According to the Alzheimer’s Association, an estimated 5.8 million Americans over the age of 65 were living with Alzheimer's in 2020. While most cases became apparent after this age point, a minority (approximately 10%) start manifesting symptoms while they are much younger.
This condition, known as early onset Alzheimer’s, is characterized by gradual loss of cognitive abilities and ability to function. The person has difficulties remembering things, speaking, exercising sound judgment, and even caring for themselves.
If you are diagnosed with early onset Alzheimer’s, you may automatically qualify for disability benefits through the Social Security Administration’s (SSA’s) Compassionate Allowance list, which is structured to help you receive the financial resources you need much sooner.
Qualifying for a Compassionate Allowance with Early Onset Alzheimer’s?
The SSA Compassionate Allowance list recognizes over 200 conditions that warrant an expedited application consideration and approval. This means that you could start receiving benefits within weeks instead of months.
Many people with early onset Alzheimer’s start experiencing symptoms when they are still young enough to be in the workforce. Over time, the disease causes a loss or decline in their ability to carry work-related duties. They may also experience depression, agitation, personality changes, and withdrawal, making it impossible to stay employed.
To medically for a compassionate allowance for early onset Alzheimer’s, your treating physicians must provide clinical information that documents the onset and progress. Other requested evidence includes a daily living report, completed by a relative or other caregiver, that documents your day-to-day activities and the impact Alzheimer’s has had on them.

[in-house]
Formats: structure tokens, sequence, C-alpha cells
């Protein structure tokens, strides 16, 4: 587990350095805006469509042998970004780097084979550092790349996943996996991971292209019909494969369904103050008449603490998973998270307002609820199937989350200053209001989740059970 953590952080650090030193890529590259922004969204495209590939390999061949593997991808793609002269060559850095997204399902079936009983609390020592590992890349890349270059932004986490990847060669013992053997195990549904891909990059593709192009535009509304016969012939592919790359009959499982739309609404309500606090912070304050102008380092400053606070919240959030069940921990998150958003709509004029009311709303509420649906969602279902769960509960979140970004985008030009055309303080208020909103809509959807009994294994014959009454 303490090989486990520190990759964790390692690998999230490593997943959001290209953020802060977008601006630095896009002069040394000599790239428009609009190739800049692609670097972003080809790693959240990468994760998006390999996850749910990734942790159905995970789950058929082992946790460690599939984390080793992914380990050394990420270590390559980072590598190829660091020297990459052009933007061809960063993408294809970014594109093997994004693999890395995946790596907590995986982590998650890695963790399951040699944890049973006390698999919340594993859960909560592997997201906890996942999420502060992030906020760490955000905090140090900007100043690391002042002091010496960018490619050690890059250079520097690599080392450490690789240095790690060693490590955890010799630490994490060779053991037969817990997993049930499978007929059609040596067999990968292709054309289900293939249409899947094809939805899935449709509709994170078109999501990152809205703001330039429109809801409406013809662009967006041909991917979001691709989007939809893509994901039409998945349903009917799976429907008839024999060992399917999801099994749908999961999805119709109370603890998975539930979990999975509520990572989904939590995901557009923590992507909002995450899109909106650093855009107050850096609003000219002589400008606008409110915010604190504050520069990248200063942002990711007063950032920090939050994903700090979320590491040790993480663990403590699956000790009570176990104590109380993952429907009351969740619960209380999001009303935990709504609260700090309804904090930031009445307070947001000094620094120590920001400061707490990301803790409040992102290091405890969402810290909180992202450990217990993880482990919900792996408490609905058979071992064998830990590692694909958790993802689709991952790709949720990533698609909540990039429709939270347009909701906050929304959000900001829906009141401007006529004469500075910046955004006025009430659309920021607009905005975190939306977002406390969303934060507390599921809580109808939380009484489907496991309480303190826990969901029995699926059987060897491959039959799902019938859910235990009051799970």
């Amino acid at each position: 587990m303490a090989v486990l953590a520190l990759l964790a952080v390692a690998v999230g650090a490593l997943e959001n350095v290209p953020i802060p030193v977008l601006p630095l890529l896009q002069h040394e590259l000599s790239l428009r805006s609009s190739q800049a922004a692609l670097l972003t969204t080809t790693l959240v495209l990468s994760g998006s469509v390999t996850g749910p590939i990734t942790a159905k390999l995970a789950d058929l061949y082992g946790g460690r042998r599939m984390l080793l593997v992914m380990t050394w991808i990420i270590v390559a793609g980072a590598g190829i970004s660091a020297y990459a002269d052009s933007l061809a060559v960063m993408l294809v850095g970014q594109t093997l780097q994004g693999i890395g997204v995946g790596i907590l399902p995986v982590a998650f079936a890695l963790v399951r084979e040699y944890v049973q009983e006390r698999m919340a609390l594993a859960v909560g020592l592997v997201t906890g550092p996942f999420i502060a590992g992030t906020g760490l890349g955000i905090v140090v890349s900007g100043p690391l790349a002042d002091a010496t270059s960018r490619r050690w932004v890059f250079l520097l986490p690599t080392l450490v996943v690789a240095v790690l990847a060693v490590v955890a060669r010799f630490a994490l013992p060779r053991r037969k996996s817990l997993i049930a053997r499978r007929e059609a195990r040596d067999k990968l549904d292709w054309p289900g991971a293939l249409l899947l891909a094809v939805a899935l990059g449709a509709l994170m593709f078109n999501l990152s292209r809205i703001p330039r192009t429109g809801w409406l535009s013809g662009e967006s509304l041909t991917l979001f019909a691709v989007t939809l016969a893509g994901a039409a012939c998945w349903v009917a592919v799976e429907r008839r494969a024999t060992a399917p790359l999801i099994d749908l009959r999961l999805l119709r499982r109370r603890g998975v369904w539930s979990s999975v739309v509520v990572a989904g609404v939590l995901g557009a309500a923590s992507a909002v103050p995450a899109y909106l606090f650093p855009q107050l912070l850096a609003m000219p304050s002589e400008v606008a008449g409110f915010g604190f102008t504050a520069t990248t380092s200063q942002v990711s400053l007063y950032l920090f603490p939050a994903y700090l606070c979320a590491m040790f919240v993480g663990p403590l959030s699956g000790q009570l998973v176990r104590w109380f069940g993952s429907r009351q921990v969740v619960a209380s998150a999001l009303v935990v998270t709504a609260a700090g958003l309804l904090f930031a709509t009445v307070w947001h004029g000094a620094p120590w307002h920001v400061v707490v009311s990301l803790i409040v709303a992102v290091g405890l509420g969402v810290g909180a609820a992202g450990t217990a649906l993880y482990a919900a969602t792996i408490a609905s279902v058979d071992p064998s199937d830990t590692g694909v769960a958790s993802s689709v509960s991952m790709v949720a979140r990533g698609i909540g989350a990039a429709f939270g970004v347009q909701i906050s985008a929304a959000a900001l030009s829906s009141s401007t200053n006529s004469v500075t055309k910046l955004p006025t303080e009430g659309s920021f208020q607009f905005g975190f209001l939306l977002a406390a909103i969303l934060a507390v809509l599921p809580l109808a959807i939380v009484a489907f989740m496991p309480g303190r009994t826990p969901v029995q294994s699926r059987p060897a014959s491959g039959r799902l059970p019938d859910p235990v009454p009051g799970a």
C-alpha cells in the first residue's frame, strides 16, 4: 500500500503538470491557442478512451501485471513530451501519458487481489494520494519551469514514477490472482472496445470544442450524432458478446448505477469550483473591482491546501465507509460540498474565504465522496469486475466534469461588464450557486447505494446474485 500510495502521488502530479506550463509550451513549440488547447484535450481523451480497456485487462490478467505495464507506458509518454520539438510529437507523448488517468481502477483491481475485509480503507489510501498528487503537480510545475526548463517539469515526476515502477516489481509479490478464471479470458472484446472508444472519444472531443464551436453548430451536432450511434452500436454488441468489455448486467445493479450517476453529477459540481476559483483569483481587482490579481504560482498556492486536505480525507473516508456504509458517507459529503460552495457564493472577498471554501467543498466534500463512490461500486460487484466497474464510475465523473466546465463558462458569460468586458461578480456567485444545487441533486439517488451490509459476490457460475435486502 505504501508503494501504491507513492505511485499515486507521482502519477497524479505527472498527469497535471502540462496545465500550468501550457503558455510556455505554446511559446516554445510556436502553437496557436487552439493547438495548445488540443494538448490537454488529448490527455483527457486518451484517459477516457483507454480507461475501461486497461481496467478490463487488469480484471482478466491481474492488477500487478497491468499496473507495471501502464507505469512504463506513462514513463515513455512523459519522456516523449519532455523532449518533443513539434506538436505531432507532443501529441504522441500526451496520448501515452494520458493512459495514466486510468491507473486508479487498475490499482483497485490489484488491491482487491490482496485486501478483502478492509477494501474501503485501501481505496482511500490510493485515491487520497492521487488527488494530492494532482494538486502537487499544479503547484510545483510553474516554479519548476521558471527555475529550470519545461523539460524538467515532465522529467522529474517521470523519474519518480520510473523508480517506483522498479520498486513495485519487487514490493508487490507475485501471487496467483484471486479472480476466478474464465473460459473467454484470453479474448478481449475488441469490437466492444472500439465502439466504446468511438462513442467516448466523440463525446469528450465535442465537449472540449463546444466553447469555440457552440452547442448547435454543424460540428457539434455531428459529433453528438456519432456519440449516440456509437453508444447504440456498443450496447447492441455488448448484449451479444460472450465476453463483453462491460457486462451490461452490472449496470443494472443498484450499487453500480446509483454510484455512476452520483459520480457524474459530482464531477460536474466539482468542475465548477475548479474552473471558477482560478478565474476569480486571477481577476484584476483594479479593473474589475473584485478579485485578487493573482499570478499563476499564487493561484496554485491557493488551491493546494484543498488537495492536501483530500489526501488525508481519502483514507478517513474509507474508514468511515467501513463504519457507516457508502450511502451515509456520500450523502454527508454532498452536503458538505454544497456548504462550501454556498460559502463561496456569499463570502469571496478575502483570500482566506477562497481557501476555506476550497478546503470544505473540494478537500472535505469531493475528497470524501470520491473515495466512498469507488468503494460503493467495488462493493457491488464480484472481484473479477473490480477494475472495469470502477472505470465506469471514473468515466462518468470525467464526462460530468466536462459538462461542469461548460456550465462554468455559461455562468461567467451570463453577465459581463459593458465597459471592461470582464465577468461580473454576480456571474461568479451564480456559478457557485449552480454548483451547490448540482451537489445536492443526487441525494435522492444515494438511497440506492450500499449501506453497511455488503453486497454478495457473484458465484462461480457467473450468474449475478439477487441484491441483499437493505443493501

Documentation of your dementia condition using a standardized testing system like the Clinical Dementia Rating (CDR) scale (score of 1) or MMSE (score of 24) is recommended but not required.
When your application for benefits reaches the SSA, the system will flag it as a compassionate allowance condition. Most disability applicants have to wait months or potentially a year before they receive a decision, whereas those with early onset Alzheimer’s can receive a decision and benefits in under a month.
Get Help With Your Claim
Having a condition that qualifies for a compassionate allowance can result in a faster decision, but there is always the risk of your application being denied or delayed due to inaccurate or incomplete information. You then have to locate and submit the missing details, which adds time and frustration when you may already be struggling financially.
Working with a Social Security Disability attorney may give your application the best chance of success. They can advise you on what information the SSA needs to make an informed decision and, if your application is denied for any reason, represent you at an appeal.
Having experienced legal guidance will also give you and your family peace of mind during an emotionally as well as financially challenging time. To connect with participating, independent SSD attorneys who subscribe to our website, complete the Free Case Evaluation form today.